Start small. Little changes accumulate over time to big effects. Not sure what to eat for breakfast? Start with something familiar. It's okay if you're diet isn't all organic, whole foods. Start now, but start small. It will take about 5 years to figure out your diet. Give yourself some space to experiment.
There is no such thing as a perfect diet. In the real world, your diet choices may also be limited by time, circumstance and location. You might not have access to organic food or goji berries. When faced with all these limitations, you can simply give up altogether, or make the most of the foods available.
Even more confusing, one great food tip seems to contradict another. One expert claims tomatoes are healthy because they are high in antioxidants. Another ad warns to stay away from tomatoes and all nightshades. Who can you trust? How do you resolve these contradictions? Ayurveda says to trust your experiences. Instead of memorizing nutritional facts, qualify your food by how it makes you feel.
Science makes it seem like food choices are universally good or bad. The statistics seem pure and in-debatable. Reality and your body, however, paints a different picture. The fact is, it's normal for food choices to have positive and negative qualities. Which quality will prevail? The answer depends on you, and the health of your organs. If your liver is weak, nightshades could aggravate it. Otherwise, your liver will easily process any of the toxins in tomato. Then, you'll benefit from the antioxidants.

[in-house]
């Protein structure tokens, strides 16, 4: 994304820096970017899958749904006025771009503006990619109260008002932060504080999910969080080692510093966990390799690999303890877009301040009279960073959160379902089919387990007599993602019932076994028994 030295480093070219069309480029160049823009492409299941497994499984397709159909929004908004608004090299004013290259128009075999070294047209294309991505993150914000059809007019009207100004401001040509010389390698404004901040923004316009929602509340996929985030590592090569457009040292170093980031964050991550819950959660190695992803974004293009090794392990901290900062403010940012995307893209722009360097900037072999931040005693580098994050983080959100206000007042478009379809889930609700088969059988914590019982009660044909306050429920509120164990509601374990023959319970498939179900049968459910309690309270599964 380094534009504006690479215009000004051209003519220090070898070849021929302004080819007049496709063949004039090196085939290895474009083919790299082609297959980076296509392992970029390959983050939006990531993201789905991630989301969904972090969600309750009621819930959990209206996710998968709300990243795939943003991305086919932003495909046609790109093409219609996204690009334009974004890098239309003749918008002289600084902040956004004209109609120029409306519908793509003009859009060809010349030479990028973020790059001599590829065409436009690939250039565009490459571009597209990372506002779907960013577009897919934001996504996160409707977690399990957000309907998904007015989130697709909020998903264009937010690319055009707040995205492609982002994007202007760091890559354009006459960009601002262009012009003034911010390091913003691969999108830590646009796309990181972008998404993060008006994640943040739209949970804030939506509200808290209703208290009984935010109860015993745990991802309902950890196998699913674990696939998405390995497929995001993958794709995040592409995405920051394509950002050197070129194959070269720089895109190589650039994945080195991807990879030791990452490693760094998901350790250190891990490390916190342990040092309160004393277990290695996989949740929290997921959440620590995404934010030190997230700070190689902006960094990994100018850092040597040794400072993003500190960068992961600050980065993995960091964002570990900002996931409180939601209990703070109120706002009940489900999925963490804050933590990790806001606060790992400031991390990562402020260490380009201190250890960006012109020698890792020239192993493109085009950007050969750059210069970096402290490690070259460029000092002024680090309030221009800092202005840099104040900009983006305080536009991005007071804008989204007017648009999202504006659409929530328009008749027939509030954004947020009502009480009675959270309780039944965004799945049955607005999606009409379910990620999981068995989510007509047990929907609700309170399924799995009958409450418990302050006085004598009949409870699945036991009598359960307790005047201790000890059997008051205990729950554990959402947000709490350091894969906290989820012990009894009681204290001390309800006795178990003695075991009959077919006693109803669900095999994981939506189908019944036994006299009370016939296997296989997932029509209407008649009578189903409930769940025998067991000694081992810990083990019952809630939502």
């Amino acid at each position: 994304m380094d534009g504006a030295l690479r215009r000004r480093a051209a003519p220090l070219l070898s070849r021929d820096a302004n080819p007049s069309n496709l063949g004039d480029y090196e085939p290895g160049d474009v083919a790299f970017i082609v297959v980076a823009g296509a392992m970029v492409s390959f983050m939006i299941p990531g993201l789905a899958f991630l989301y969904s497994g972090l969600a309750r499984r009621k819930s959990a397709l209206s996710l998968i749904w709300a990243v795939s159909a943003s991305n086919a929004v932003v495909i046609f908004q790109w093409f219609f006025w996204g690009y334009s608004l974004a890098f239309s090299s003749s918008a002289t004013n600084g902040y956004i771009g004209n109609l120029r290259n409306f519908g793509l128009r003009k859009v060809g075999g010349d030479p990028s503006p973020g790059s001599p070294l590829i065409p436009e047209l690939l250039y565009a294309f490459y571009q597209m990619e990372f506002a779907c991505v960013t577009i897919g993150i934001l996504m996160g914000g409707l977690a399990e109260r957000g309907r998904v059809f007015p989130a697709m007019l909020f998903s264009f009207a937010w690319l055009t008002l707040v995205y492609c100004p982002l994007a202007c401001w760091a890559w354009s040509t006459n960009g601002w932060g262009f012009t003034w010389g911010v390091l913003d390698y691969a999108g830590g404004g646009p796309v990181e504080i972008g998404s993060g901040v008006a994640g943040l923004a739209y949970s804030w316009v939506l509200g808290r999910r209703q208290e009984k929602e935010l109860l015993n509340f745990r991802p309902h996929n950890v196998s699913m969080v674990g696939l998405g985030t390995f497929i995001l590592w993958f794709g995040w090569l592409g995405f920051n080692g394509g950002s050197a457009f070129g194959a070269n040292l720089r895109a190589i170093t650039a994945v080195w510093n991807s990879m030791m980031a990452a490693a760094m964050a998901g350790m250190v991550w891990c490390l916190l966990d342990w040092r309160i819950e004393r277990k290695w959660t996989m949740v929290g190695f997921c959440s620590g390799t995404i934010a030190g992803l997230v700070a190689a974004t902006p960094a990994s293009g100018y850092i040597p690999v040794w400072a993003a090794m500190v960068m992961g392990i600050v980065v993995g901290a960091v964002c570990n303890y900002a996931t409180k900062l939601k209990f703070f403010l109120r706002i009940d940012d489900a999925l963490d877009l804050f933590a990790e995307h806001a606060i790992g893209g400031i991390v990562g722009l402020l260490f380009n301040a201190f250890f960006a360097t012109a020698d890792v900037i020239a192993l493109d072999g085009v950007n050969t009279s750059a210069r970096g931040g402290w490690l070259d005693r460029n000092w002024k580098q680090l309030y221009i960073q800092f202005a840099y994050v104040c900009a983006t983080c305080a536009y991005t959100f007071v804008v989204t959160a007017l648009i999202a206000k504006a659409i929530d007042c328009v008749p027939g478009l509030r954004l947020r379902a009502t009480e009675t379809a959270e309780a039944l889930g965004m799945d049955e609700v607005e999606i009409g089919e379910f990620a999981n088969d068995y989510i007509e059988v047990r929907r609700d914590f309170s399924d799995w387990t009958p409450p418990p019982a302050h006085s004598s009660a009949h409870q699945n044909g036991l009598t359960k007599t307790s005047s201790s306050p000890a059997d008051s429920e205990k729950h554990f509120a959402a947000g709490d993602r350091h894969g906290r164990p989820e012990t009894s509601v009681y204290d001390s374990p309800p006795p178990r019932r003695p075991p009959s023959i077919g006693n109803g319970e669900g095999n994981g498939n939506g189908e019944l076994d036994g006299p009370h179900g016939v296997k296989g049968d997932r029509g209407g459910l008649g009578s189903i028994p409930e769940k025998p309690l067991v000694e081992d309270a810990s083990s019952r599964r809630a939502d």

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About the AuthorJohn Immel, the founder of Joyful Belly, teaches people how to have a healthy diet and lifestyle with Ayurveda biocharacteristics. His approach to Ayurveda is clinical, yet exudes an ease which many find enjoyable and insightful. John also directs Joyful Belly's School of Ayurveda, offering professional clinical training in Ayurveda for over 15 years.
John's interest in Ayurveda and specialization in digestive tract pathology was inspired by a complex digestive disorder acquired from years of international travel, as well as public service work in South Asia. John's commitment to the detailed study of digestive disorders reflects his zeal to get down to the roots of the problem. His hope and belief in the capacity of each & every client to improve their quality of life is nothing short of a personal passion. John's creativity in the kitchen and delight in cooking for others comes from his family oriented upbringing. In addition to his certification in Ayurveda, John holds a bachelor's degree in mathematics from Harvard University.
John enjoys sharing Ayurveda within the context of his Catholic roots, and finds Ayurveda gives him an opportunity to participate in the healing mission of the Church. Jesus expressed God's love by feeding and healing the sick. That kindness is the fundamental ministry of Ayurveda as well. Outside of work, John enjoys spending time with his wife and 6 kids, and pursuing his love of theology, philosophy, and language.
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